Here’s where the jiggery-pokery comes into play. Under the CPU heading in that config file there is a line that says:
Every machine seems to have a sweet spot that is unique for that system. I’d start out at around 12000 on a P4ish machine, and then set it up 2 or three grand each time until the game gets as fast as possible, but yet doesn’t have sound glitches or video tears.
Higher isn’t always better…If I set this value too far up on my laptop, the game actually gets SLOOOOOOWWWW and the speech is unintelligible. In other words, take the 15 minutes or so, edit the file, save it, start the game, exit, change the number, save the file, and so on. The end result is a game experience that is FAR better than playing PD on the Pentium 166MMX or whatever I had when first I clapped eyes to it.
BUT, in the interests of full disclosure, booting a DOS disk to a modern system with ISA slots equipped with an SB16 or GUS would be much faster. Or you can try to make some PCI DOS drivers work (good luck). Supposedly people get results with the original SB Live! cards…(that’s another blog post entirely).
Now, use the wonderfully powerful Tex Murphy game engine to setup your sound and your CD-ROM drives. Just load all 6 of the CD drive letters into the game and you NEVER HAVE TO SWAP DISKS!!!
The automatic sound card detection worked great for me, too. Although, I did have to change my MIDI card to MPU-401 by hand.
One last thing: I would suggest using the Gravis Ultrasound emulation as much as possible rather than the Sound Blaster (that is, in games that support the GUS). It seems much faster (just like the hardware cards back in the old days). However, in the case of Tex Murphy, it was never consistently detected…and would drop the MIDI out completely at random intervals…oh well. I DO have a copy of the last official disks, though, if anyone wants them.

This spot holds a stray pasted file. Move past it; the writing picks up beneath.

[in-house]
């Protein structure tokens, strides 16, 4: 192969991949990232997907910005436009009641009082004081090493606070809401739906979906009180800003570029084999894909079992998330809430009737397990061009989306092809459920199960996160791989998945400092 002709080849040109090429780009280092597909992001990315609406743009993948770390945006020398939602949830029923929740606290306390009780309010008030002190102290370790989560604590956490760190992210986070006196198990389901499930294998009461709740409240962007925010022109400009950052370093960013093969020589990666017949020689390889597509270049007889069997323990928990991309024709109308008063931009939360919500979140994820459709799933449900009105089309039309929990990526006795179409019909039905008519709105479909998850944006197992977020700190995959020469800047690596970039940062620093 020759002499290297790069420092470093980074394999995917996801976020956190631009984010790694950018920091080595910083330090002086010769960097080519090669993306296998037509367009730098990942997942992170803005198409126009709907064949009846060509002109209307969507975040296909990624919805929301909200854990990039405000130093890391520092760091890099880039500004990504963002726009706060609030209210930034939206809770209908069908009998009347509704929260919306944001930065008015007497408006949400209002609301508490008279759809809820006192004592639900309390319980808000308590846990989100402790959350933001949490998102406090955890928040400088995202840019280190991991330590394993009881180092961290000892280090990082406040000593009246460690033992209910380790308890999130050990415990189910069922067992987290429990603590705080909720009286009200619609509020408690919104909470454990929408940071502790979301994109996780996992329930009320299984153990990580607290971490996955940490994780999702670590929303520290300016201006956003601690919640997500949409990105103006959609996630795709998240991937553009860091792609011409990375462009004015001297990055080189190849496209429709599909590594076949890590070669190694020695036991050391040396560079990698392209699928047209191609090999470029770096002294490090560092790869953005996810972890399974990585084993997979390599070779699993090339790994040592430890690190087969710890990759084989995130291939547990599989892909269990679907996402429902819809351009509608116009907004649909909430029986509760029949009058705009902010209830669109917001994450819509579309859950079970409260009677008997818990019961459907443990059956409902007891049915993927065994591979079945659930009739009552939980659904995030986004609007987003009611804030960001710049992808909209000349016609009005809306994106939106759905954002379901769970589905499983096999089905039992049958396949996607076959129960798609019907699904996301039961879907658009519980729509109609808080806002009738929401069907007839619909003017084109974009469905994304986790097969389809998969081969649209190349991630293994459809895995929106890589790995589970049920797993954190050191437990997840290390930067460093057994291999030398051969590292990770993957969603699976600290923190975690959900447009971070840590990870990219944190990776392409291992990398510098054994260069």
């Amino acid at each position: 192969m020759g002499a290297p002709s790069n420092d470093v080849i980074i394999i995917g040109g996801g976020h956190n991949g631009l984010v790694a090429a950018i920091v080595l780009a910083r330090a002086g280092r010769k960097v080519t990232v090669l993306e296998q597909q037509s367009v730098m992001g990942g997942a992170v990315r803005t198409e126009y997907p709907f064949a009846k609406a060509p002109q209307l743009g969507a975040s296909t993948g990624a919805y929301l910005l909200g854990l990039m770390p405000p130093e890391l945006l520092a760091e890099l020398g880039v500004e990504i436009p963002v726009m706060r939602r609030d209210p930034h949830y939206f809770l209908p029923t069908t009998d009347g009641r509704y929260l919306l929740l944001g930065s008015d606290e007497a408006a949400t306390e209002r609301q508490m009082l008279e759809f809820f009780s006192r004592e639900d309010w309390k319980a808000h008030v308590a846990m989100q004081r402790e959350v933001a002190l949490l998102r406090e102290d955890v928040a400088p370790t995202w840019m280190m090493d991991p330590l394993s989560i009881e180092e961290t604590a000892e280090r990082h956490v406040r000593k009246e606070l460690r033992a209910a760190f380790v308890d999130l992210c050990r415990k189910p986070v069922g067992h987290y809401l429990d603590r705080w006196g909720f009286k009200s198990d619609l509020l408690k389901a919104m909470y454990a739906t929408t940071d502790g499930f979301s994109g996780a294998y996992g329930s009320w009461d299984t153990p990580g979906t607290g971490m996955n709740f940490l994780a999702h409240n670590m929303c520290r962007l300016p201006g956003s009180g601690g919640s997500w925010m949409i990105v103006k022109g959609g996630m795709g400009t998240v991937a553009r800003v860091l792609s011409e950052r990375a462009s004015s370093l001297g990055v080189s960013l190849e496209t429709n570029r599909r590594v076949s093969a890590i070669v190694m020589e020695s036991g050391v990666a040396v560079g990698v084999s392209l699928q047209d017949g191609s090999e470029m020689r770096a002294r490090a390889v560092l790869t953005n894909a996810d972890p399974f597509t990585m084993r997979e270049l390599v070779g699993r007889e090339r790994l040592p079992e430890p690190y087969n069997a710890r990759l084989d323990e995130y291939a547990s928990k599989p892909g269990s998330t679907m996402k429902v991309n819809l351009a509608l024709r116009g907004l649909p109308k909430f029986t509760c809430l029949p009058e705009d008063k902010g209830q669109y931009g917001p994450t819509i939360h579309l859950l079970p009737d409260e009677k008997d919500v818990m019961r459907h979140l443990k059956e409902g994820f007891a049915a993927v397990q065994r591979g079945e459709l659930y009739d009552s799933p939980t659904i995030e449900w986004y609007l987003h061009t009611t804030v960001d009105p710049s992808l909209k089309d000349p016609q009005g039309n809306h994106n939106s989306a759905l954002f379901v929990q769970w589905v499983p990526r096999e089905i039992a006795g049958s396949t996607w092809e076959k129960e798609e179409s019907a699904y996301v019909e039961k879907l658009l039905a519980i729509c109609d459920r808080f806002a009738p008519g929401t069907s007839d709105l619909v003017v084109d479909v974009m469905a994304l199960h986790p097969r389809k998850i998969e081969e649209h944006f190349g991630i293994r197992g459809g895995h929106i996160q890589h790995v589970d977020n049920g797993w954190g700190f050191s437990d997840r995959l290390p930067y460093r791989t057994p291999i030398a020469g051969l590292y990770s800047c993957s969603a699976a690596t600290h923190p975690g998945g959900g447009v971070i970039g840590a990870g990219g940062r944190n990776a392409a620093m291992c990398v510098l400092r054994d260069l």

And buy the Tex Murphy games. They’re all great. I think you can get the first two for free from The Underdogs, that is Mean Streets and Martian Memorandum, however, they are much more primitive in scope when compared to the final three titles.
Oh, another thing, Overseer is pretty much a “remake” of Mean Streets (told from a historical perspective), just so you don’t ruin it for yourself. Not that there is much comparison between the two. It also was supposed to kick off a new Tex trilogy that never happened after the sale to Microsoft…so it ends with a cliff-hanger that may never be resolved.
But if you’re interested, there is the Tex Murphy Radio Theater that helps a little…wow…maybe I’m the only one on the Entarweb who possesses those MP3 files…I’ll upload them and post a link.
Go to the wiki for more info.
* Just so you know, I think the whole 1st Person Shooter era is winding to a close. I mean, after the average person plays Halo a few times, all the clones seem to lose the wow factor. Seriously, I played Doom and Quake on the PC when it was brand-new, and I was hugely into Team Fortress. But I can’t really get that excited about it anymore… It’s all been done… If anything, Adventure will make a come-back as the computer-using public ages…like me…and really couldn’t care less about shooting yet another wave of faceless enemies with an automatic weapon. And if it does come to pass, then Tex Murphy like interface might actually be the shape of things to come…